What's perhaps most interesting is that changes in gas prices, "had little impact on hybrid segment loyalty," according to Polk. In the company's quarterly hybrid analysis from 2008 through 2011, loyalty rates ranged from 26.4 to 41.8 percent, but spent most of the time in the 30s. See more details of the study in the official Polk press release by scrolling below.
Show full PR text
Only 35 Percent of Hybrid Owners Buying Hybrids Again, says Polk
Higher fuel prices not yet impacting hybrid category's loyalty rates

Monday, April 9, 2012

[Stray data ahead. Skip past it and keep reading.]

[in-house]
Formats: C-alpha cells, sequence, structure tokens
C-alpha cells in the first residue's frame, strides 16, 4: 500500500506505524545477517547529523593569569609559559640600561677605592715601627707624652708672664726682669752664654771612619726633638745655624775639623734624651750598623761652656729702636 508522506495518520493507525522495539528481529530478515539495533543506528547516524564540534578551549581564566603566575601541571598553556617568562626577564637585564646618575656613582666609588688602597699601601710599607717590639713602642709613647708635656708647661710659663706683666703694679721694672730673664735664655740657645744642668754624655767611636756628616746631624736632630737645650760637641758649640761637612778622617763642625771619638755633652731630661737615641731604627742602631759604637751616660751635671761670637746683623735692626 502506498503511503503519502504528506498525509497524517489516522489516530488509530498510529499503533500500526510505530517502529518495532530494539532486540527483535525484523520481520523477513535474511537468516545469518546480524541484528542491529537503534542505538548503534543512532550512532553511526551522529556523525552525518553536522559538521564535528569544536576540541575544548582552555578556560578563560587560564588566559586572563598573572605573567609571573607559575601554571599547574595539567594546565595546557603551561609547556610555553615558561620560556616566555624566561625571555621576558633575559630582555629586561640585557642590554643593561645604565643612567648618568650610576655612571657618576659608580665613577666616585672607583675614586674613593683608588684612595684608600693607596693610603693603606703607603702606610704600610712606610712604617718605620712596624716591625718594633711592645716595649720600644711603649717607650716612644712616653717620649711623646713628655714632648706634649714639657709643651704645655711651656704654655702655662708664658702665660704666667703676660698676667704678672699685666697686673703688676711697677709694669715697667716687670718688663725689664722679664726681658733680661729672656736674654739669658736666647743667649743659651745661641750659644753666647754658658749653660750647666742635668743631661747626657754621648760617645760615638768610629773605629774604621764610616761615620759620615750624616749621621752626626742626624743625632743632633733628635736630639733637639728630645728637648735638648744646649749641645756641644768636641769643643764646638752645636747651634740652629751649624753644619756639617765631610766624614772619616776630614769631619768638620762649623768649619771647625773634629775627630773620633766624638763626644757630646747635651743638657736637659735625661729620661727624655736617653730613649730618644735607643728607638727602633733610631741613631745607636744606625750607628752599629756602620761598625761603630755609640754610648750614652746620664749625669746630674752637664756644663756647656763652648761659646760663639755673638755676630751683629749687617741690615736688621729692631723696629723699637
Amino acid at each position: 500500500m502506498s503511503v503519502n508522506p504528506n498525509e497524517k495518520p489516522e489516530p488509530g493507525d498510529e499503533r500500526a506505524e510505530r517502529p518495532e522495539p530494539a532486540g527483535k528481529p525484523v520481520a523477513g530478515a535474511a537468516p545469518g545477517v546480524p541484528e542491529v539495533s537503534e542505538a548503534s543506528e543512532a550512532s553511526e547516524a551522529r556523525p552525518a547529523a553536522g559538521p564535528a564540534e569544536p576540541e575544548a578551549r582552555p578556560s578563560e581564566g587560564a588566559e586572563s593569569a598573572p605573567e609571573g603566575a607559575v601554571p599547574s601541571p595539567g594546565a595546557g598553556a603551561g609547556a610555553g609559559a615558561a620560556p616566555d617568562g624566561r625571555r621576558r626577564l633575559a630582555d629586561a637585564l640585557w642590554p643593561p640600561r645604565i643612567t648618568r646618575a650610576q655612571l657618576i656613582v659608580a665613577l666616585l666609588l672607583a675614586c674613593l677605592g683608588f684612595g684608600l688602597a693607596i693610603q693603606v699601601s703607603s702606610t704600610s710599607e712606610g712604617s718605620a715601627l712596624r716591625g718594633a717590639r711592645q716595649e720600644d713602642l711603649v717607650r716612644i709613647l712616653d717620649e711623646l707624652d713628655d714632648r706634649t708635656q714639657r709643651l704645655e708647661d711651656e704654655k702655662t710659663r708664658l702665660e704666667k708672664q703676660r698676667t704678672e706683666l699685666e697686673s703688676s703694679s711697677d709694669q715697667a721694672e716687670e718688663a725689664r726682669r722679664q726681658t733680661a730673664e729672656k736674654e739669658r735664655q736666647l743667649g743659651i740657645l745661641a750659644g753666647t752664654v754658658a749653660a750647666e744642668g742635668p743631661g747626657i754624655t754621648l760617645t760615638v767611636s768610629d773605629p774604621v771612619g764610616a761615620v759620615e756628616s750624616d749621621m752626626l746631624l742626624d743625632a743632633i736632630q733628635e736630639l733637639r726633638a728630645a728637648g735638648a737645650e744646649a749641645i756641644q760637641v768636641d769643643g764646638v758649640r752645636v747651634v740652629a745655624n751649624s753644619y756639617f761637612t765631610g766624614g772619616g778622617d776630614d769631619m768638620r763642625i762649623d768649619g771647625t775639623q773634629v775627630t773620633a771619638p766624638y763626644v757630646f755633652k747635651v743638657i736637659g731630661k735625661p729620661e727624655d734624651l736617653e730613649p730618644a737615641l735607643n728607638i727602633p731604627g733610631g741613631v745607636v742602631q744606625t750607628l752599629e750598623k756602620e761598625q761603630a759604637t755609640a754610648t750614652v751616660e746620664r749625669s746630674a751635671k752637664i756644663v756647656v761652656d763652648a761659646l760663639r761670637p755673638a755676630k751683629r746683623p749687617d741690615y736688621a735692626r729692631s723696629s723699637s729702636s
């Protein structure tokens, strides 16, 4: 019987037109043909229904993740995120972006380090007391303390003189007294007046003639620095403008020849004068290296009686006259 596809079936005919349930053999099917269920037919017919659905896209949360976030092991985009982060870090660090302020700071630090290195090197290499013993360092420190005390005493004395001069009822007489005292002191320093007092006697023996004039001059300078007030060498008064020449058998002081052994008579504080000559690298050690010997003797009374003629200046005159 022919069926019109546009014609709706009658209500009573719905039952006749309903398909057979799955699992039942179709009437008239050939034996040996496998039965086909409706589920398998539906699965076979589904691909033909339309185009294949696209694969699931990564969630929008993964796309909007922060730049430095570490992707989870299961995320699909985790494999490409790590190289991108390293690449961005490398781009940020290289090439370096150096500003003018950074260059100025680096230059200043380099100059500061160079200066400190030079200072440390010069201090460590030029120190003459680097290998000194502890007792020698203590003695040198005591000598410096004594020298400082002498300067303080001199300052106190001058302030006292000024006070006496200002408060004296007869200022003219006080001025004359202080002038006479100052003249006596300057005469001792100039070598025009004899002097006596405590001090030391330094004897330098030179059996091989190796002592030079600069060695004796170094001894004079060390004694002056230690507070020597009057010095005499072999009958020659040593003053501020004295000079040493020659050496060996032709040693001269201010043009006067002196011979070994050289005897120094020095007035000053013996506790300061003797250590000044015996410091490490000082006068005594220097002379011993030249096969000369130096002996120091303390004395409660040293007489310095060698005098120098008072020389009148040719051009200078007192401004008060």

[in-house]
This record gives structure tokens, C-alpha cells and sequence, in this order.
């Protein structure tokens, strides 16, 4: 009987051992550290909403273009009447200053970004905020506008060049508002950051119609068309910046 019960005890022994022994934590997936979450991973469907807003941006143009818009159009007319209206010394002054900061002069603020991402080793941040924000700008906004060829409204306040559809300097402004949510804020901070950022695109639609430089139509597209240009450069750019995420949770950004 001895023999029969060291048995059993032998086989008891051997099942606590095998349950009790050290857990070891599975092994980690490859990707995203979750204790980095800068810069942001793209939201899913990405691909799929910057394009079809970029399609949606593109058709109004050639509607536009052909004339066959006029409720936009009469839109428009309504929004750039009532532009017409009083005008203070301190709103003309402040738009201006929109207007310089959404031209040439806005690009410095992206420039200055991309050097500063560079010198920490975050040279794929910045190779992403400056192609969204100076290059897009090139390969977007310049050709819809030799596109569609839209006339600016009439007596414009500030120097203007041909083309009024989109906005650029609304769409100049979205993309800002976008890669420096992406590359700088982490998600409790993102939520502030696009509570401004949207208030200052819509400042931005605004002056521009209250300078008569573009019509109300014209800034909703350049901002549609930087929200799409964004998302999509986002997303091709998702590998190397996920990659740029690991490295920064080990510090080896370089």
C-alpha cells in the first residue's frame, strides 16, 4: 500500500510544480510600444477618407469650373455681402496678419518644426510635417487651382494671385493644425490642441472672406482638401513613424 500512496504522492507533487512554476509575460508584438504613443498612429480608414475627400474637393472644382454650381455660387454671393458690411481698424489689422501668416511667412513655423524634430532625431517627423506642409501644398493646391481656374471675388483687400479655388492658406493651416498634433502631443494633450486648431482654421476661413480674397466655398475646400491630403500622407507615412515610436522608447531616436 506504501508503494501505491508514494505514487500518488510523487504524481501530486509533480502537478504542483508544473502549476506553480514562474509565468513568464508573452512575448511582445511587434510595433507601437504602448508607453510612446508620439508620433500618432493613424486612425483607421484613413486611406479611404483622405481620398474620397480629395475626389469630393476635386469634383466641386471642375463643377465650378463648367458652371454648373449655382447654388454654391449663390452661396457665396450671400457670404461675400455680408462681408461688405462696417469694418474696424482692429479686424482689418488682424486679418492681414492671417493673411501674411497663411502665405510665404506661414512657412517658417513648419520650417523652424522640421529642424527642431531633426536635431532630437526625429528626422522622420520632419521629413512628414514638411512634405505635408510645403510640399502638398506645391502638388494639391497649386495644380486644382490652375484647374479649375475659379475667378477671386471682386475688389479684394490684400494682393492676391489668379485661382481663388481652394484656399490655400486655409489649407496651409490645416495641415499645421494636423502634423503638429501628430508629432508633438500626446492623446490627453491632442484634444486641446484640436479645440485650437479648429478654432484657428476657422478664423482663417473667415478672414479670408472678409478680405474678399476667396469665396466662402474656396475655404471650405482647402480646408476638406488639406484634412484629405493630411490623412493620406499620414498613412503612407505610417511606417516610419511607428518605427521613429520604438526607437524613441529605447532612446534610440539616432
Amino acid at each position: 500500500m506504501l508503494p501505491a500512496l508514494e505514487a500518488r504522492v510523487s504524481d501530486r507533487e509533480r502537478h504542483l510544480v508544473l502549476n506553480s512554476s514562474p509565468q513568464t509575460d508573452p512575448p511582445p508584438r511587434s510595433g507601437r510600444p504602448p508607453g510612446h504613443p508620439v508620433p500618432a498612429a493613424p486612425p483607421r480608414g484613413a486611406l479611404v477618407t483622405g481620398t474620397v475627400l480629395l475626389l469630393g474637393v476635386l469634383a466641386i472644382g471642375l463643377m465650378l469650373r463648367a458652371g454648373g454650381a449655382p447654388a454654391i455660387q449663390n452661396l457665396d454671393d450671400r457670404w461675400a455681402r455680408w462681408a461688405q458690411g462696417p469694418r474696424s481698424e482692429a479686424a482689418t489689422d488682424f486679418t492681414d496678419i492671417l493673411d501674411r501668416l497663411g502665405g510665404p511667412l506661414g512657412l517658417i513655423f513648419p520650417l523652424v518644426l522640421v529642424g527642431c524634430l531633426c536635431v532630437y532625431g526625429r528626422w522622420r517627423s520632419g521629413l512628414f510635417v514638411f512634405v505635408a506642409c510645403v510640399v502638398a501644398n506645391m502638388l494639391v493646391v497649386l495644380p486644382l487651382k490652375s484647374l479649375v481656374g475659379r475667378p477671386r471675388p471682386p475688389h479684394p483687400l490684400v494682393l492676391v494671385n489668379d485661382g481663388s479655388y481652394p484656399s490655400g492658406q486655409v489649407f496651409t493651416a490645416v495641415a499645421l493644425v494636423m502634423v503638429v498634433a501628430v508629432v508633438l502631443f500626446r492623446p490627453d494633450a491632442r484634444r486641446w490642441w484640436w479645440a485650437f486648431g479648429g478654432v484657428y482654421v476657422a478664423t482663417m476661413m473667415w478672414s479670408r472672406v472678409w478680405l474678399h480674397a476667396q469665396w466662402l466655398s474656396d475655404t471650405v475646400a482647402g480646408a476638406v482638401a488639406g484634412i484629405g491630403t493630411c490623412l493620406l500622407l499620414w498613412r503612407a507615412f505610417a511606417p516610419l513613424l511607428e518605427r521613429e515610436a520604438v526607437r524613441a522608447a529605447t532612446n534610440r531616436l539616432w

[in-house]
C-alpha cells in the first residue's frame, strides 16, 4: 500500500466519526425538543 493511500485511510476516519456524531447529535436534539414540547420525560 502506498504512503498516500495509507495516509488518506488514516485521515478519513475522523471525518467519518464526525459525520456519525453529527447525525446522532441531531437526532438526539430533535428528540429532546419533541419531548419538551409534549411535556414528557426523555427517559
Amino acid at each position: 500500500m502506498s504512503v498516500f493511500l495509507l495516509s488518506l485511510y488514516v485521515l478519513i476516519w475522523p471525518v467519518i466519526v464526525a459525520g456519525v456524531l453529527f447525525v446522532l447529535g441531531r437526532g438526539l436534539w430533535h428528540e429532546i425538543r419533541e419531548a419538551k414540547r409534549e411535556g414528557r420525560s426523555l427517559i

SOUTHFIELD, Mich. (April 9, 2012) -- While the selection of hybrid models in the U.S. has more than doubled since 2007, only 35 percent of hybrid vehicle owners choose to purchase a hybrid again when returning to market in 2011, according to recent analysis by Polk (See Table A). If repurchase behavior among the high volume audience of Toyota Prius owners isn't factored in, hybrid loyalty drops to under 25 percent.

However, hybrid owners appear to maintain brand loyalty when returning to the new car market. For example, in 2011, 60 percent of Toyota hybrid owners returned to the market to purchase another Toyota, according to Polk, while 41 percent of them purchased another hybrid from any brand. In the case of Honda hybrid owners, more than 52 percent of them stayed with the Honda brand, while just under 20 percent of this same owner group bought another hybrid vehicle from any brand.